6.  On design intelligence:
"On the one hand, it recognizes that architects and other design professionals possess a specific form of expertise, a synthetic and projective capacity unique to their own discipline. In this sense, it implies the thoughtful application of that expertise to problems specific to architecture. On the other hand,.. it implies that architects need to be open to the “chatter” of the world outside of their own field, and alert to new ways of interpreting, and putting that information to work... With immense quantities of information now simultaneously available, it is no longer access to information that counts, but the ability to process, organize, and visualize information that is crucial." from Practice: Architecture, Technique and Representation by Stan Allen
With new technological advancement in design software, parametric design, BIM, etc., do you feel that architects and firms that are resilient to embrace this technology are showing a lack of design intelligence?

7.  Do you think that it is possible to stay innovative in architectural practice and/or theory without embracing these new technologies, or is the ability, "to process, organize, and visualize information" the only crucial requirement?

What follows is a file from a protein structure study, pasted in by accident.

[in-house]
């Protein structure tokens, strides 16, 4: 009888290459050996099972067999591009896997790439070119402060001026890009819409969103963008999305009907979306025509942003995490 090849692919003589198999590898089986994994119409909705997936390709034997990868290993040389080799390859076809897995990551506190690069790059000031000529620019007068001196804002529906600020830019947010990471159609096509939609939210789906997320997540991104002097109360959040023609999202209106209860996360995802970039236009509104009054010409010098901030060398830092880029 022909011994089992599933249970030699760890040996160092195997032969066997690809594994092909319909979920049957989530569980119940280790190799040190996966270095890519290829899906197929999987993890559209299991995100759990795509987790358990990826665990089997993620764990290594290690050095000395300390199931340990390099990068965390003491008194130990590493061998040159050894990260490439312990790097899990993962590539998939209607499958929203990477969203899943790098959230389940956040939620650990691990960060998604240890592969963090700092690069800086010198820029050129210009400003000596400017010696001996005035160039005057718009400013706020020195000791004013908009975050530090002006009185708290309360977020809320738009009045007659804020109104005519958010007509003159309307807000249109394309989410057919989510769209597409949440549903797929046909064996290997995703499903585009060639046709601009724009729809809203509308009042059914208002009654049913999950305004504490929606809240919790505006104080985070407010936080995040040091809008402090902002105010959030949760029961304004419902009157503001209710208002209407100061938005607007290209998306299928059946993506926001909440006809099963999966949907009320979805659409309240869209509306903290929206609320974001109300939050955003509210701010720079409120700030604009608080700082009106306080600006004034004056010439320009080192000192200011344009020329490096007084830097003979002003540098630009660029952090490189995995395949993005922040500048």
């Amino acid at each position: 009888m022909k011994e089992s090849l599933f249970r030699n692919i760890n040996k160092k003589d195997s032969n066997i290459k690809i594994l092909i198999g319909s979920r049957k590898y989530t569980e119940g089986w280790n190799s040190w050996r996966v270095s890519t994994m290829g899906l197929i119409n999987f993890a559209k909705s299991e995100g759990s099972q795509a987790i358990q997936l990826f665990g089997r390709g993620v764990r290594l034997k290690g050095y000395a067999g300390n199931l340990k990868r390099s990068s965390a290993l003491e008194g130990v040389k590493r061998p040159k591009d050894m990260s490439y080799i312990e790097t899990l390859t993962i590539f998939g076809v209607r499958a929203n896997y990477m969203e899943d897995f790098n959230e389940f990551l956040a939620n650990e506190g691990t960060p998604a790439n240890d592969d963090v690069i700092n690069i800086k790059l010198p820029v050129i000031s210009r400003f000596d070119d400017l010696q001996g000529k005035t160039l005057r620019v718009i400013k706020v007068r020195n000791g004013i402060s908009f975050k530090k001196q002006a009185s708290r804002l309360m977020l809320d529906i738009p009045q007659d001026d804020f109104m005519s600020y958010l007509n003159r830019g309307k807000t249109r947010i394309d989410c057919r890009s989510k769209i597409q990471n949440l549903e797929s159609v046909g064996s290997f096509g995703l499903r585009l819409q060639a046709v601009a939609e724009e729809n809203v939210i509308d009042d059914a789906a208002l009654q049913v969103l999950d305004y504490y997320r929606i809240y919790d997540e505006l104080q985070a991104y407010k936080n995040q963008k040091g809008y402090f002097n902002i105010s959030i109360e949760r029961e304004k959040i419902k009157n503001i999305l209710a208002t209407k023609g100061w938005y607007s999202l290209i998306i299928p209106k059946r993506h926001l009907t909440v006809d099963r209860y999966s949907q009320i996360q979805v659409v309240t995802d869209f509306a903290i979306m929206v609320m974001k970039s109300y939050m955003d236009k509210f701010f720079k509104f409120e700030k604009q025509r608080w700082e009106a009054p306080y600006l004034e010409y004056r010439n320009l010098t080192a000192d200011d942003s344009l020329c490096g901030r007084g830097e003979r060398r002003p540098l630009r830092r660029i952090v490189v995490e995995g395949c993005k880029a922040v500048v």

"Material practices must be robust, information-dense, and open to change and revision. Its practitioners realize that the new reality of technology and the city is one of continual obsolescence, and that the only way to survive change is to change." from Practice: Architecture, Technique and Representation by Stan Allen.
There are two trains of thought: One being that there is no such thing as new architecture, and the most effective methods of design already exist. The other being - as stated above - that, "the only way to change is to change." Which do you agree with? Is it possible for both to be true or would that be paradoxical?

"De Certeau understood that there can never be a perfect correspondence between the regulated geometrical structure of the planned city and the unruly practices it supports. The city’s inhabitants are always ready to take advantage of this mismatch between structure and performance. This in turn suggests that the control exercised by any disciplinary regime can never be total. Resistance will find other pathways around, or under, or through, the constraints imposed from outside, pathways that lead away from transgression, catastrophic overthrow, withdrawal or retreat." from Practice: Architecture, Technique and Representation by Stan Allen.
Do you believe there is a way to design space that can effectively counter this resistance or do you think a better method might be to design in a way that embraces this resistance?

"Consistency and rationality are guaranteed by the hard logic of structure, and by the indifferent behavior of materials themselves. In the case of Wright, the rational behavior of structure is not an absolute fact to be given material expression, but an opportunity and a resource — a point of provisional stability to be freely handled. The measure of Wright’s “mastery” of the terms of building is as much his knowledge of where and when to compromise, as in any mythic appeal to integrity and the 'truth to materials'." from Practice: Architecture, Technique and Representation by Stan Allen. 
Do you agree with the author's statement about compromise? Is this contradictory to anything talked about previously in the discussion?